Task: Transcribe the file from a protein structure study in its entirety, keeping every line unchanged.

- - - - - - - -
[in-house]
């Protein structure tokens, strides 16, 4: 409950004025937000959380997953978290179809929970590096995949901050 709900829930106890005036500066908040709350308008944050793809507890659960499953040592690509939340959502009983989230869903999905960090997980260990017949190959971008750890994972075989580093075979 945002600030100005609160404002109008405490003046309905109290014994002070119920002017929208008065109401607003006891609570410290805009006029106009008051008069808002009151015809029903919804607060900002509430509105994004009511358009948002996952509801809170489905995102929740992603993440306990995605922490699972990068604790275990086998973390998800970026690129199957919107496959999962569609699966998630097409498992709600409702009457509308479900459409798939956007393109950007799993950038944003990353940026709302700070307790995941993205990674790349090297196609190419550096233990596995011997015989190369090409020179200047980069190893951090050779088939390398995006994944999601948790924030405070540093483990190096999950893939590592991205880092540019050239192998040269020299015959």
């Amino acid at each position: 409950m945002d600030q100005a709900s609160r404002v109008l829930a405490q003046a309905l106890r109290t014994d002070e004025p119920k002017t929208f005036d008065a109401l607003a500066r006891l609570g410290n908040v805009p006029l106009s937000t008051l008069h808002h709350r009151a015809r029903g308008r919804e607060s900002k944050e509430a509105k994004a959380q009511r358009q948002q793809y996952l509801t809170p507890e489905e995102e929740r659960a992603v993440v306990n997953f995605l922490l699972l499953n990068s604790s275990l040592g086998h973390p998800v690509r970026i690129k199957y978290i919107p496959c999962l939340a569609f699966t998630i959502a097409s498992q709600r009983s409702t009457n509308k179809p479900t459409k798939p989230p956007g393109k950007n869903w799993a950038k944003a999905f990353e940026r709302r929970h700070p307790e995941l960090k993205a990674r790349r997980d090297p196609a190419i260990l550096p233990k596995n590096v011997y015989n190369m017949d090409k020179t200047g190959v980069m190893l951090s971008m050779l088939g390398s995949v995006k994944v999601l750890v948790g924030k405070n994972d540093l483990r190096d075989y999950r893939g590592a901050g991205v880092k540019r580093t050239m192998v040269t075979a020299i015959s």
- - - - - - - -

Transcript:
[in-house]
């Protein structure tokens, strides 16, 4: 409950004025937000959380997953978290179809929970590096995949901050 709900829930106890005036500066908040709350308008944050793809507890659960499953040592690509939340959502009983989230869903999905960090997980260990017949190959971008750890994972075989580093075979 945002600030100005609160404002109008405490003046309905109290014994002070119920002017929208008065109401607003006891609570410290805009006029106009008051008069808002009151015809029903919804607060900002509430509105994004009511358009948002996952509801809170489905995102929740992603993440306990995605922490699972990068604790275990086998973390998800970026690129199957919107496959999962569609699966998630097409498992709600409702009457509308479900459409798939956007393109950007799993950038944003990353940026709302700070307790995941993205990674790349090297196609190419550096233990596995011997015989190369090409020179200047980069190893951090050779088939390398995006994944999601948790924030405070540093483990190096999950893939590592991205880092540019050239192998040269020299015959």
């Amino acid at each position: 409950m945002d600030q100005a709900s609160r404002v109008l829930a405490q003046a309905l106890r109290t014994d002070e004025p119920k002017t929208f005036d008065a109401l607003a500066r006891l609570g410290n908040v805009p006029l106009s937000t008051l008069h808002h709350r009151a015809r029903g308008r919804e607060s900002k944050e509430a509105k994004a959380q009511r358009q948002q793809y996952l509801t809170p507890e489905e995102e929740r659960a992603v993440v306990n997953f995605l922490l699972l499953n990068s604790s275990l040592g086998h973390p998800v690509r970026i690129k199957y978290i919107p496959c999962l939340a569609f699966t998630i959502a097409s498992q709600r009983s409702t009457n509308k179809p479900t459409k798939p989230p956007g393109k950007n869903w799993a950038k944003a999905f990353e940026r709302r929970h700070p307790e995941l960090k993205a990674r790349r997980d090297p196609a190419i260990l550096p233990k596995n590096v011997y015989n190369m017949d090409k020179t200047g190959v980069m190893l951090s971008m050779l088939g390398s995949v995006k994944v999601l750890v948790g924030k405070n994972d540093l483990r190096d075989y999950r893939g590592a901050g991205v880092k540019r580093t050239m192998v040269t075979a020299i015959s």